(Updates with analyst comments, market reaction)
By Humeyra Pamuk and Ali Kucukgocmen
ISTANBUL, July 9 (Reuters) - Turkey on Monday removed a law that stipulates a five-year term for the head of the central bank and scrapped a requirement that deputy governors have a decade of experience, deepening worries about the bank’s independence under a new presidential system.
The lira currency, which has been battered this year by concerns about President Tayyip Erdogan’s drive for greater control over monetary policy, declined after the changes were published.
Shortly before Erdogan took oath for a new term in office - which marks the start of a shift to an executive presidency - the government in its Official Gazette removed a clause that had stated the central bank governor was appointed by cabinet decision for five years, and could be re-appointed.
Erdogan is a self-described “enemy of interest rates” and investors are concerned that his push for cheaper borrowing costs will mean he will look to take greater control of monetary policy under the new system.
The five-year term served as a sort of “shield” for the central bank, helping to ensure its independence from politicians, said Ugur Gurses, a former central banker.
“When you scrap the five-year term you remove this shield,” he said. “I am hoping that this has been done somewhat erroneously.”
The decree did not state an alternative term length or re-appointment process for the central bank governor, or what new requirements for deputy governors would be.
But Cemil Ertem, a senior advisor to Erdogan, said a new decree on the governor’s term would be published later on Monday, adding that governors would still be appointed for a five-year term.
The currency declined as far as 4.6158 but pared losses after Ertem’s comments. It stood at 4.5655 against the dollar at 1508 GMT, strengthening slightly from Friday’s close of 4.5745. It has lost nearly 17 percent so far this year.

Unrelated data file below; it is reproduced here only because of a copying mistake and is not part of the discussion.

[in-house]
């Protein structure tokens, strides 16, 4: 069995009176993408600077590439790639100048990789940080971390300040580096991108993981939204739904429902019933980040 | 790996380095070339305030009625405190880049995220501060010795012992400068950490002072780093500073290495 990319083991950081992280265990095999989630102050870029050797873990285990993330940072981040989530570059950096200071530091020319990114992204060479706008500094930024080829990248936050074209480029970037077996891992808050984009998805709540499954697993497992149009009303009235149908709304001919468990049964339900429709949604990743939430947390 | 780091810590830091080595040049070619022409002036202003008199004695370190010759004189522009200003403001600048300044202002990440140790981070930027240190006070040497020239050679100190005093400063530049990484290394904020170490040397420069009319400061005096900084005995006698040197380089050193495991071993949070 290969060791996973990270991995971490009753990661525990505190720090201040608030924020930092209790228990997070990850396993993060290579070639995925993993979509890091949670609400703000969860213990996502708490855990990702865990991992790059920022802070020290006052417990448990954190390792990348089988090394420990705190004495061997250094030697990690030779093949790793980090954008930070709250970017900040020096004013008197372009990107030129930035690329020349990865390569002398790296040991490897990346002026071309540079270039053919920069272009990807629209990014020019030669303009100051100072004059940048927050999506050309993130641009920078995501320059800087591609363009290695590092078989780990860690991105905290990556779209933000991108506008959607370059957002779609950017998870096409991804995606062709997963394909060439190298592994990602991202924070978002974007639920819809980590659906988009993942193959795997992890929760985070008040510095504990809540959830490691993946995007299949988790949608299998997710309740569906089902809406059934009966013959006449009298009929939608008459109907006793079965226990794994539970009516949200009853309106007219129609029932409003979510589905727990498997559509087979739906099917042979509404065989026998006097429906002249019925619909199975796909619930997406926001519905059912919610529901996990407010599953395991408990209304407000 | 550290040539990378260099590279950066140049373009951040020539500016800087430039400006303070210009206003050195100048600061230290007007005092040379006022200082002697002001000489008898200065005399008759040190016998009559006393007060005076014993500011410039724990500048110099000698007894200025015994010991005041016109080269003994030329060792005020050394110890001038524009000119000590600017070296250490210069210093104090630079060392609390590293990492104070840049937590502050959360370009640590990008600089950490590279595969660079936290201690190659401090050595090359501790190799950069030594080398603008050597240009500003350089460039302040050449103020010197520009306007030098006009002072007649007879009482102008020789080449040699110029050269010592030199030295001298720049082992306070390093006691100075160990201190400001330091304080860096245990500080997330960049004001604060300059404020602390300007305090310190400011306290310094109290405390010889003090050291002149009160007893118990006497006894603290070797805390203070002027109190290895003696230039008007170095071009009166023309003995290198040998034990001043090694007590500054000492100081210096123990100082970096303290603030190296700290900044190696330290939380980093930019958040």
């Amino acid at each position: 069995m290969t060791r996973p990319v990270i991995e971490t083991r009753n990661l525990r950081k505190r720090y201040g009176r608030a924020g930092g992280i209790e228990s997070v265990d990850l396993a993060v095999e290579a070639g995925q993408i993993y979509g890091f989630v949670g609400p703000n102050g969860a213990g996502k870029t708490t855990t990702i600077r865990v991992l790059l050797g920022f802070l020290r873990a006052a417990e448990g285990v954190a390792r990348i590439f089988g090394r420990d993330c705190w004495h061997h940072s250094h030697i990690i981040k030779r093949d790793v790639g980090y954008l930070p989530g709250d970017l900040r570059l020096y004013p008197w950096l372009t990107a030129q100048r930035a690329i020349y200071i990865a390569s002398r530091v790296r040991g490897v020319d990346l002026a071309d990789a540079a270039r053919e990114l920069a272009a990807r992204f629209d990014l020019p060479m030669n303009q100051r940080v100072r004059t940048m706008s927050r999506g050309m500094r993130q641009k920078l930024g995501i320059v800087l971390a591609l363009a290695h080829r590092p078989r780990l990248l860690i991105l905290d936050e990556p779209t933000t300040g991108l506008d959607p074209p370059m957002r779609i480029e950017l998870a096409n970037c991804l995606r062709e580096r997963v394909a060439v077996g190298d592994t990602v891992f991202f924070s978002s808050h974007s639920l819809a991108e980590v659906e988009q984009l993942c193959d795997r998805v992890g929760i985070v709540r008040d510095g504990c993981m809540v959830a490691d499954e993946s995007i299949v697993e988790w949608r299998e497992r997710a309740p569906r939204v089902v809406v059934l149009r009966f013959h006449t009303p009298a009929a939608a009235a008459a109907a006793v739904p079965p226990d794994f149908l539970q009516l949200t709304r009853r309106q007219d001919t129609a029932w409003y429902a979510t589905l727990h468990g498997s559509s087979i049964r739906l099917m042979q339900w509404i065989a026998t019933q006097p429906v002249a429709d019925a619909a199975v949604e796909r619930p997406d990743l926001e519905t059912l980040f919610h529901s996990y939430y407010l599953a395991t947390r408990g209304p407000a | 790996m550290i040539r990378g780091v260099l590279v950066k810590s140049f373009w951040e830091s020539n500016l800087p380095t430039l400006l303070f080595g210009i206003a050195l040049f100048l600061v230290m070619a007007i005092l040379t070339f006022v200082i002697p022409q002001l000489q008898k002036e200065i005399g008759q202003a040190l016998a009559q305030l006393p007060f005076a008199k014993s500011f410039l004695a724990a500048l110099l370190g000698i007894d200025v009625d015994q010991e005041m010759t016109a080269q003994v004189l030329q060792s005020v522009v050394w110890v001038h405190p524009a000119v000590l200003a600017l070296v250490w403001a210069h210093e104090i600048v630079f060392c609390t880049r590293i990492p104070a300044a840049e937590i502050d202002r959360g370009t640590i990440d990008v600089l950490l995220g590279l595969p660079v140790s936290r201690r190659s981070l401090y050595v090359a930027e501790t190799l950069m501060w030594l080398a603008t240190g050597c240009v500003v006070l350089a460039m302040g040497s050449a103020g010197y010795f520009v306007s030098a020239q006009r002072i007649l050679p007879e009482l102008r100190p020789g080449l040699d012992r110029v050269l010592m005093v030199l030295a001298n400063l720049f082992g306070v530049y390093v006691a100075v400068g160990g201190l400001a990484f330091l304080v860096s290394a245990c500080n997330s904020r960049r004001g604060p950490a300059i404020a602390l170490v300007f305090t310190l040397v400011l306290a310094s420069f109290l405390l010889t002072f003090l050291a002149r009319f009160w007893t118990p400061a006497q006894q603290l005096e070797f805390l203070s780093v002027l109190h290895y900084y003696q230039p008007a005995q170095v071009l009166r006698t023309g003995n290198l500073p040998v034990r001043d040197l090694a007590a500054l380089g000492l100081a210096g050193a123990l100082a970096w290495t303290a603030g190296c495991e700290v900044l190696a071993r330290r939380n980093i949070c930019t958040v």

Erdogan said in May he would take further control of the central bank after June 24 elections, which sent the lira tumbling to a record low against the dollar, and forced the central bank to aggressively raise rates.
It has increased borrowing costs by a total of five percentage points since late April, helping to restore investor confidence.
“There was the sense in the market that there is the principle of the reality, which means the central bank will be allowed to hike interest rates when necessary,” said Sebastien Barbe, head of emerging market research and strategy at Credit Agricole.
“Now, because of the decree, I think the market is maybe coming back a little bit to a wake-up call and the market is a little bit worried again.”
Investors are also keen for details on Erdogan’s new economy team, which is expected to be announced later on Monday.
“If we see market-friendly names being appointed (to the cabinet) we might see an even more positive response for the lira and the opposite is true as well,” said Inan Demir, senior emerging markets economist at Nomura International.
Erdogan has said he would appoint ministers from outside parliament, as well as people not from his AK Party. Investors are keen to see Mehmet Simsek, currently deputy prime minister, continue at the helm of the economy.
In a speech on Saturday, Erdogan said he would tackle high interest rates, inflation and a wide current account deficit. He also promised to take Turkey “much further” by solving the economy’s structural problems.
The main index BIST100 closed up 0.53 percent at 99,252.84 points. (Additional reporting by Tuvan Gumrukcu and Ece Toksabay; Editing by Richard Balmforth)